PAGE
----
Friday, October 14, 2011

Vernissages | Art and Memory: Sophie Calle "Room"

I start my evening walkabouts crossing a dark Central Park and walking toward the Lowell Hotel, which hosts Sophie Calle’s “Room”.

The self referential title of the installation located in a "real" hotel room is almost a psychological tautology, and pregnant of significance itself. The installation, part of the festival "Crossing the Line" organized by the French Institute Alliance Française (FIAF), consists of a hotel room staged with objects of particular significance to the artist’s life: shoes, a typewriter, a wig, handwritten letters, photographs, dresses are the personal objects associated with memories and fantasies, casually placed in the hotel room almost as objects belonging to a typical hotel guest. Notes with sequential number tells stories about Calle’s life, where art becomes a means to tell memories to others.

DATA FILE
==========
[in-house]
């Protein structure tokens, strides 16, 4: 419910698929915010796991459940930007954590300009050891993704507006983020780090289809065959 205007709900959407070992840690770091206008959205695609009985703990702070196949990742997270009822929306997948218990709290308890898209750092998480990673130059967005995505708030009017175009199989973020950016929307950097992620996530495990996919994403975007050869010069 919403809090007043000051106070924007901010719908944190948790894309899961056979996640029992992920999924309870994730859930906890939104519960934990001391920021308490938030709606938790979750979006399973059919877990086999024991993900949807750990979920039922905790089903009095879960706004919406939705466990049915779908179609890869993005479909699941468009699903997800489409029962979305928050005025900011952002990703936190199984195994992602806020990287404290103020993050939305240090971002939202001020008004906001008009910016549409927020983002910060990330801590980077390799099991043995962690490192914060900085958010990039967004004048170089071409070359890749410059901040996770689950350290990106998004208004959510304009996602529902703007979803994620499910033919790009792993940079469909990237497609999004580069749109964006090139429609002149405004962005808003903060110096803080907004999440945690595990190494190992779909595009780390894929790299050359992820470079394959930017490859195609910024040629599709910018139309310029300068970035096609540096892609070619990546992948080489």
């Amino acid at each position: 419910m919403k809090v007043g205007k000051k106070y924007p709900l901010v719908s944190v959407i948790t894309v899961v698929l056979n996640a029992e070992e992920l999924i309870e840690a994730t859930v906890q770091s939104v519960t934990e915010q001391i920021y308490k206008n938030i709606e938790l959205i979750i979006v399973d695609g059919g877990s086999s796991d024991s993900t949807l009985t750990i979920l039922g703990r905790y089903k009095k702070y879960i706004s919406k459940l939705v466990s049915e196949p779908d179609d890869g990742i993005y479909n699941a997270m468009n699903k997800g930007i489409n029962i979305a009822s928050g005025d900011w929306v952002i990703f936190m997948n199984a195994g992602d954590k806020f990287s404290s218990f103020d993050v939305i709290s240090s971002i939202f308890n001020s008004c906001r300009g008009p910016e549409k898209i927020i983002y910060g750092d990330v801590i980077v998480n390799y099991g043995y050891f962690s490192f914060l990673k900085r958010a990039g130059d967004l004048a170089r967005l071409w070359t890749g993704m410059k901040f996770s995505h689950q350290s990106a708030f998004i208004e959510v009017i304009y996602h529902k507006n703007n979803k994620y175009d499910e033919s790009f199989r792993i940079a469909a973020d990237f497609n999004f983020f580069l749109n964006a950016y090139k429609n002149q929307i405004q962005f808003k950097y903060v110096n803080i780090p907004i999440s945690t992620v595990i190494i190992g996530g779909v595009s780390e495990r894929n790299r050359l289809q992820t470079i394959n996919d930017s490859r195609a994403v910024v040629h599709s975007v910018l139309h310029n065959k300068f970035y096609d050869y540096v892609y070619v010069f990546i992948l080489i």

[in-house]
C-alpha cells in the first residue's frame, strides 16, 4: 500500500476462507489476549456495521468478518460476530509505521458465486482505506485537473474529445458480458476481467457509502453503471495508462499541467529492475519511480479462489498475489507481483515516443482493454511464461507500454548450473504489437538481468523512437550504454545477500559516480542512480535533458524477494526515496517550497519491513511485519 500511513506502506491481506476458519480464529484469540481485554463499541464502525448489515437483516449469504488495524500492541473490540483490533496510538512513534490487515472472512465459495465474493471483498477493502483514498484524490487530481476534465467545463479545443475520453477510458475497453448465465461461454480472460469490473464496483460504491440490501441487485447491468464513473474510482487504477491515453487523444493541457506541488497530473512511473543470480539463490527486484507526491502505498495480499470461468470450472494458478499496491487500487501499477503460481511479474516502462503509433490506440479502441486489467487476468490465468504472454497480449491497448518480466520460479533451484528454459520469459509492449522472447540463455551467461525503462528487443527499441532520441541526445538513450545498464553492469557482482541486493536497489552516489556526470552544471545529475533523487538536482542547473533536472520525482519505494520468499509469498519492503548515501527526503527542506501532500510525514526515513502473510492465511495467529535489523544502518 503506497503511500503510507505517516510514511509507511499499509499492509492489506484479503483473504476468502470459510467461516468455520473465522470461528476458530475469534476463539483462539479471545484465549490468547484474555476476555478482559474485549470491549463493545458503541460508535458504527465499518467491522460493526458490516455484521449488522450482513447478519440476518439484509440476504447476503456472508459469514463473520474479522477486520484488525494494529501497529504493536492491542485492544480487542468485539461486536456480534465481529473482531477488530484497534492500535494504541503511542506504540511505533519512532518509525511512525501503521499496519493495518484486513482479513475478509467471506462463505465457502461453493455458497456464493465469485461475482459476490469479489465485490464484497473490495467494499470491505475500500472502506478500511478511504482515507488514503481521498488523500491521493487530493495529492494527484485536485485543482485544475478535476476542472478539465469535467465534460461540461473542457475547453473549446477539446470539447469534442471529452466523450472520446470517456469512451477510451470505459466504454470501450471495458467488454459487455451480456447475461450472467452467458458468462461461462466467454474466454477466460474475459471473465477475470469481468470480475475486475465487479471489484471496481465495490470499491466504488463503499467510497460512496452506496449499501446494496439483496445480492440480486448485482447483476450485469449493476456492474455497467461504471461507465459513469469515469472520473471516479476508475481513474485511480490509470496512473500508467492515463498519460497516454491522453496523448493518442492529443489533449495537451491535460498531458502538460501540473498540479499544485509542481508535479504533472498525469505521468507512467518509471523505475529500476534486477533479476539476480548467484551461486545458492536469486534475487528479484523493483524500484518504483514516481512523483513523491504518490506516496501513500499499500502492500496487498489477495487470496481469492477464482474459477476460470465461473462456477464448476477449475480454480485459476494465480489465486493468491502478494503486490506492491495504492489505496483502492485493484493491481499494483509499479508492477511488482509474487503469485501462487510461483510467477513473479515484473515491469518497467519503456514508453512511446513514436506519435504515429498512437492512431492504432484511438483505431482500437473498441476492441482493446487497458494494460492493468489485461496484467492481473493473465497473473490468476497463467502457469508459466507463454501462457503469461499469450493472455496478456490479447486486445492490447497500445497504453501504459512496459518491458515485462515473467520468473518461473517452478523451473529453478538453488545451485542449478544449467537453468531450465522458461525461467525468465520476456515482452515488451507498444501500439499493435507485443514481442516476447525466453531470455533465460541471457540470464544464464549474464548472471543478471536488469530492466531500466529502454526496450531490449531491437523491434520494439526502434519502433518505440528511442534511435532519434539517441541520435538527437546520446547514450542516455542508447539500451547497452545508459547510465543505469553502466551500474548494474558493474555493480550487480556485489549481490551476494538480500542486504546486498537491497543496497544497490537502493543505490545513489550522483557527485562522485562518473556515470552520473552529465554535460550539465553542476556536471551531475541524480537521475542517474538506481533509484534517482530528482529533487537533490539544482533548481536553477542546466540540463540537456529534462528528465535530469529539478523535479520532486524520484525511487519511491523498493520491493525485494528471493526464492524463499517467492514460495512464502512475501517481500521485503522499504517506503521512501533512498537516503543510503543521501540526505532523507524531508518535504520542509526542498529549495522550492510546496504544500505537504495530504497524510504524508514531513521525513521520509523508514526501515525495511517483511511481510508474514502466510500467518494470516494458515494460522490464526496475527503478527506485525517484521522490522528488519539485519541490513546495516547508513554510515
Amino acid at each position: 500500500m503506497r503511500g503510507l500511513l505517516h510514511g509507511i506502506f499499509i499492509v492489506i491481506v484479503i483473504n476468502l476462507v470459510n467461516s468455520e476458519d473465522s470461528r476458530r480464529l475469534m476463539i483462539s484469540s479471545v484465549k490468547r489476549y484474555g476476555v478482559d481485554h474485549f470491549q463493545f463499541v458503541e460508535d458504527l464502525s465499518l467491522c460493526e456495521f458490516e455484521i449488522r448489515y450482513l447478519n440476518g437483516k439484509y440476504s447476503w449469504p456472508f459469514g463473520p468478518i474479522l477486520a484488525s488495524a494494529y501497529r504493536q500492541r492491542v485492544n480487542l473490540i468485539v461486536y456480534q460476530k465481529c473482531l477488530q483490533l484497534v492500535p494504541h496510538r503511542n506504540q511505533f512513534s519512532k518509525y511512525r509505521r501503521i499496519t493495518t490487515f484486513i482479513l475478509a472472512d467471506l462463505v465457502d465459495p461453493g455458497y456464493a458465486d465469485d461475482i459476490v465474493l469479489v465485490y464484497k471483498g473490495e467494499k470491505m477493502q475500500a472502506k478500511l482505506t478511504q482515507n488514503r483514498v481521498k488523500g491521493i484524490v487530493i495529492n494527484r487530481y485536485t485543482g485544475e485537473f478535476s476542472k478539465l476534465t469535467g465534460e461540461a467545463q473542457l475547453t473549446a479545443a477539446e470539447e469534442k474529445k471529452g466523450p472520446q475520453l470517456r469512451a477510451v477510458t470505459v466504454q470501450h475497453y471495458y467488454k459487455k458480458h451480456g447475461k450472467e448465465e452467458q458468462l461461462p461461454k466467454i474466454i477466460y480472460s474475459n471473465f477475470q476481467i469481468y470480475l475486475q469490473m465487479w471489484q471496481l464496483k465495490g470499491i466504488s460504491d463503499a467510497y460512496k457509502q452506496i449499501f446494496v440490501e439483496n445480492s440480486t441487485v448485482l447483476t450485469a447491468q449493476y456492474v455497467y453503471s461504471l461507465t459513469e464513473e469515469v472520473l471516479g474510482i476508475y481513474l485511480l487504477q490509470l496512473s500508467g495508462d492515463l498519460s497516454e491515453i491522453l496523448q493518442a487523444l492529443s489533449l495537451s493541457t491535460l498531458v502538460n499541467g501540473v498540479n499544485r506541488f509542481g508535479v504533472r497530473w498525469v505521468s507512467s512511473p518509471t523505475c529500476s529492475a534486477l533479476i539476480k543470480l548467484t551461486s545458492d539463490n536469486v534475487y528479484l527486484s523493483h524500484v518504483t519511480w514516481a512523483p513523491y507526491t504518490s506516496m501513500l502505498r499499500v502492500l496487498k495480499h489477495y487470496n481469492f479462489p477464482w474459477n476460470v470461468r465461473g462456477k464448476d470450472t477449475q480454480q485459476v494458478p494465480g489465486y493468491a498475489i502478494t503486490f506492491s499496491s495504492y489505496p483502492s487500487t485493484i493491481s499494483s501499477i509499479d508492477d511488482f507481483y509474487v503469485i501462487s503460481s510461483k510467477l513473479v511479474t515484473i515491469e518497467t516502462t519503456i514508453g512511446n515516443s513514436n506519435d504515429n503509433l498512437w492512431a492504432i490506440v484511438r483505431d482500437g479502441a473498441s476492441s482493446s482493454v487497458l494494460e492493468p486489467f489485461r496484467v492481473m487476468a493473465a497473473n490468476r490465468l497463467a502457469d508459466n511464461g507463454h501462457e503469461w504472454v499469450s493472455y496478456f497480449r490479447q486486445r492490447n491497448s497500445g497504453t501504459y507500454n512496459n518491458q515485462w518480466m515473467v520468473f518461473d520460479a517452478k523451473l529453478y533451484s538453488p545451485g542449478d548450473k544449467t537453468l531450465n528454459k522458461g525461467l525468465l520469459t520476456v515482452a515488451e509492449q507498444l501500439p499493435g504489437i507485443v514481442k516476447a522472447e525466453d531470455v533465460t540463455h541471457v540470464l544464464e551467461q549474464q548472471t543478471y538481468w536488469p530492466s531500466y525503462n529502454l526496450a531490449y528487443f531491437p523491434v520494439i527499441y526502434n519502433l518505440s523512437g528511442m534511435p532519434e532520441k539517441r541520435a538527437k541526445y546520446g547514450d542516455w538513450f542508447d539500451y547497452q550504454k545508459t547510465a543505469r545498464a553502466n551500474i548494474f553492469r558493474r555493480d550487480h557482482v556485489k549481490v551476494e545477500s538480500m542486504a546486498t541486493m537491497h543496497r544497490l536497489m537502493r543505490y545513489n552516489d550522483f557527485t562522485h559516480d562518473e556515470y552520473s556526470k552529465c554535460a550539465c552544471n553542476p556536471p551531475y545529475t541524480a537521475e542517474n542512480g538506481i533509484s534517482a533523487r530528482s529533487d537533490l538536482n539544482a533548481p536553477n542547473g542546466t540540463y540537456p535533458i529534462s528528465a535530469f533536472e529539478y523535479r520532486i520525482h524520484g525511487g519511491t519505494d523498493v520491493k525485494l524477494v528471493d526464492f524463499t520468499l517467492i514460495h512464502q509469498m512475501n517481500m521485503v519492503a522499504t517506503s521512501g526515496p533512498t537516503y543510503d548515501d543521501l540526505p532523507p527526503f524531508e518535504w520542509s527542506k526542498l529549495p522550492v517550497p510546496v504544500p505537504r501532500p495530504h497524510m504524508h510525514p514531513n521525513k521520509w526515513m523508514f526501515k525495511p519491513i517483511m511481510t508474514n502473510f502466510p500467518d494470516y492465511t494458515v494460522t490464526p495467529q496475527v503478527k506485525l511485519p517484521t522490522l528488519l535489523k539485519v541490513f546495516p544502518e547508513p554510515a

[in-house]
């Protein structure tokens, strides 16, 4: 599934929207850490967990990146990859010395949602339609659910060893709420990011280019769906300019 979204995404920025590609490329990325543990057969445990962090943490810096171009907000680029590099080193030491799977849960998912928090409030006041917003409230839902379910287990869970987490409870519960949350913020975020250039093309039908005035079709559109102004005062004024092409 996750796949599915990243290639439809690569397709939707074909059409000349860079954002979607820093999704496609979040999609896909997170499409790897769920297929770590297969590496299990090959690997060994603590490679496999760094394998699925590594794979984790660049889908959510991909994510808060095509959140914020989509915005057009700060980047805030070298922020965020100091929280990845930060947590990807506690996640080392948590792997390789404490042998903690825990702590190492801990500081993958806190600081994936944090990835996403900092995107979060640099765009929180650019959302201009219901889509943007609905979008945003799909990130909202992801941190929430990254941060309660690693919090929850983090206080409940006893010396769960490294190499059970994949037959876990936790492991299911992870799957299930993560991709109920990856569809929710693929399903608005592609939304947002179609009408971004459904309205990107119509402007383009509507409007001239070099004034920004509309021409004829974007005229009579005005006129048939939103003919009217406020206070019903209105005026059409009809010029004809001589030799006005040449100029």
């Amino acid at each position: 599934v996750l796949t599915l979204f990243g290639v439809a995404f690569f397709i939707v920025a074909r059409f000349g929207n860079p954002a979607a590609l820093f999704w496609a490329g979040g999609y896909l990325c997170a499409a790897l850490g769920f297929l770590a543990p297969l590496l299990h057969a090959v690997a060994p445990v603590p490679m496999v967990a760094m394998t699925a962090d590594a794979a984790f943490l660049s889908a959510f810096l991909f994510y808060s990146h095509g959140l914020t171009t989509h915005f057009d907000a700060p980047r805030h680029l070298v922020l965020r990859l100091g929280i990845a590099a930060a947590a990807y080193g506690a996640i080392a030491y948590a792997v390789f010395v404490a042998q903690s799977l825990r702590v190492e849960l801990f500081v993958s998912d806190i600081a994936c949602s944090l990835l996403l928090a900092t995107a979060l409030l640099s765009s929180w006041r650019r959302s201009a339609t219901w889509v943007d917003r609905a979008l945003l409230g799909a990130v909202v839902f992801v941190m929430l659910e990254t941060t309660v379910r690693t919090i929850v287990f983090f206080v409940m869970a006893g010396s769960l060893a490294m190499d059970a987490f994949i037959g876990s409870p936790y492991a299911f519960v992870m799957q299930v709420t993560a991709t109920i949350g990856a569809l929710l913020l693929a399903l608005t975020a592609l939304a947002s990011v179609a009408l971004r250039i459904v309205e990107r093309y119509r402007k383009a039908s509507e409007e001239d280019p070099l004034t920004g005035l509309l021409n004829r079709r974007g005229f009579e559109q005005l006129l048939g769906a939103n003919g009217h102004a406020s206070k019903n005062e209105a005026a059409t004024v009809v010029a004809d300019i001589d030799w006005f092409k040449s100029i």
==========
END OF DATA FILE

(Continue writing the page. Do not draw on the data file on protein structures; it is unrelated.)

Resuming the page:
Sophie Calle is a remarkable storyteller and mostly a “storymaker” mixing objects and written words, writing and performances, in stories blurring the boundaries between reality and fiction,  public and private life. Her art is made of life stories, mainly hers. Reality does not simply happen but is often the product of her design, as in 1979 work “Suite Vénitienne”;  the work consists of diaries, maps, drawings and photographs she took while following a man met at a Parisian party, all the way to Venice. The piece, traced Calle’s journey through an intricate series that she used to speculate on the man’s identity.

“Room” is  room 304, The Lowell Hotel, 28 East 63rd Street, New York
from midnight of October 13 to midnight of October 16.